Verse > Anthologies > T. R. Smith, ed. > Poetica Erotica: A Collection of Rare and Curious Amatory Verse
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T. R. Smith, comp.  Poetica Erotica: Rare and Curious Amatory Verse.  1921–22.
 
The Witty Western Lass
By Robert Guy
 
(From The Roxburghe Ballads, Vol. III, 1880)

 You maids, that with your friends whole nights have spent,
Beware back-fallings, for fear of the event.

SWEET Lucinda, lend me thy aid,
  Thou art my helper and no other;
Pity the state of a teeming maid,
  That never was a wife, yet must be a mother:
By my presage, it should be a boy        5
  That thus lies tumbling in my belly;
Yield me some ease, to cure my annoy,
  And list to the grief I now shall tell ye.
 
I was belovèd everywhere,
  And much admirèd for my beauty;        10
Young men thought they happy were
  Who best to me could show their duty:
But now, alack! pains in my back,
  And cruel gripings in my belly,
Do force me to cry, O sick am I,        15
  I fear I shall die, alack, and welly!
 
Instead of mirth, now may I weep,
  And sadly for to sit lamenting,
Since he I loved no faith doth keep,
  Nor seeks no means for my contenting:        20
But all regardless of my moan,
  Or what lies tumbling in my belly,
He into Sweden now is gone,
  And left me to cry, alack, and welly!
 
It doth the proverb verify—        25
  Folly it were [for] to complain me—
Those that desired my company
  Scornfully now they disdain me:
Wanting his sight [who] was my delight,
  And cruel grippings in my belly,        30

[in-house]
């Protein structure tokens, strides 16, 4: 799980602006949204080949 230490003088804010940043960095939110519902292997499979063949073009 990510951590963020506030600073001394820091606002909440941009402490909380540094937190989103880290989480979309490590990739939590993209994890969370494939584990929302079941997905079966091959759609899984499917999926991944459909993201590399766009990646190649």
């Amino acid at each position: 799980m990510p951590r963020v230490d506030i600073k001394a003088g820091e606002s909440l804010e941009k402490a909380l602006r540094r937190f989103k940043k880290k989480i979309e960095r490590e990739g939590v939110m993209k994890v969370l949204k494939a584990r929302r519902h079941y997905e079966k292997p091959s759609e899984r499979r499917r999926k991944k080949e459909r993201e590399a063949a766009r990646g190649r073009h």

Do force me to cry, O sick am I,
  I fear I shall die, alack, and welly!
 
Thus am I to the world a scorn,
  My dearest friends will not come nigh me;
Shall I then for his absence mourn        35
  That for his dearest doth deny me?
No, no, no, I will not do so,
  With patience I my grief will smother,
And, as he hath cozenèd me,
  So will I, by cunning, gull another.        40
 
Incontinent to Troynovant,
  For my content, I’ll thither hie me,
Where privately from company
  Obscurely I’ll lie, where none shall descry me:
And when I’m easèd of my pain        45
  And cruel grippings in my belly,
I for a maid will pass again,
  And need not to cry, alack, and welly!
 
THE SECOND PART
Some tradesman there I will deceive
  By my modesty and carriage,        50
And I will so myself behave
  As by some trick to get a marriage:
And when I’m married, I will so carry it,
  As none shall know it by my belly
That ever I have formerly        55
  Had cause to cry, alack, and welly!
 
And if he be a husband kind,
  I’ll true and constant be unto him;
Obedient still he shall me find,
  With good respect I’ll duty owe him;        60
But if he crabbèd be and cross,
  And basely beat me, back and belly,
As Vulcan’s Knight, I’ll fit him right,
  And scorn to cry, alack, and welly!
 
A secret friend I’ll keep in store        65
  For my content and delectation,
And now and then in the tavern roar
  With jovial gallants, men of fashion:
Sack, or claret, I will call for it,
  I’ll scorn to want, or pinch my belly,        70
But merry will be, in company:
  No more will I cry, alack, and welly!
 
And if I cannot to my mind
  A husband get that will maintain me,
I’ll show myself to each man kind,        75
  In hope that it some love will gain me;
But yet so wary I will be,
  I’ll shun from ought may wrong my belly.
Through misery to cause me cry,
  As formerly, alack, and welly!        80
 
Had he I loved but constant proved,
  And not have been to me deceitful,
No subtle Sinon should have moved
  Me to those odious courses hateful;
But since that he proves false to me,        85
  Not pitying what is in my belly,
No more I will grieve, but merry will be,
  And cry no more, alack, and welly!
 
With resolution firmly bent,
  I’ll cast off care and melancholy,        90
Sorrow and grief and discontent,
  To fret and vex, it is but a folly;
Or seek by woe to overthrow,
  Or wrong the first fruits of my belly:
No, no, no, no, I’ll not say so,        95
  No more will I cry, alack, and welly!
 
 
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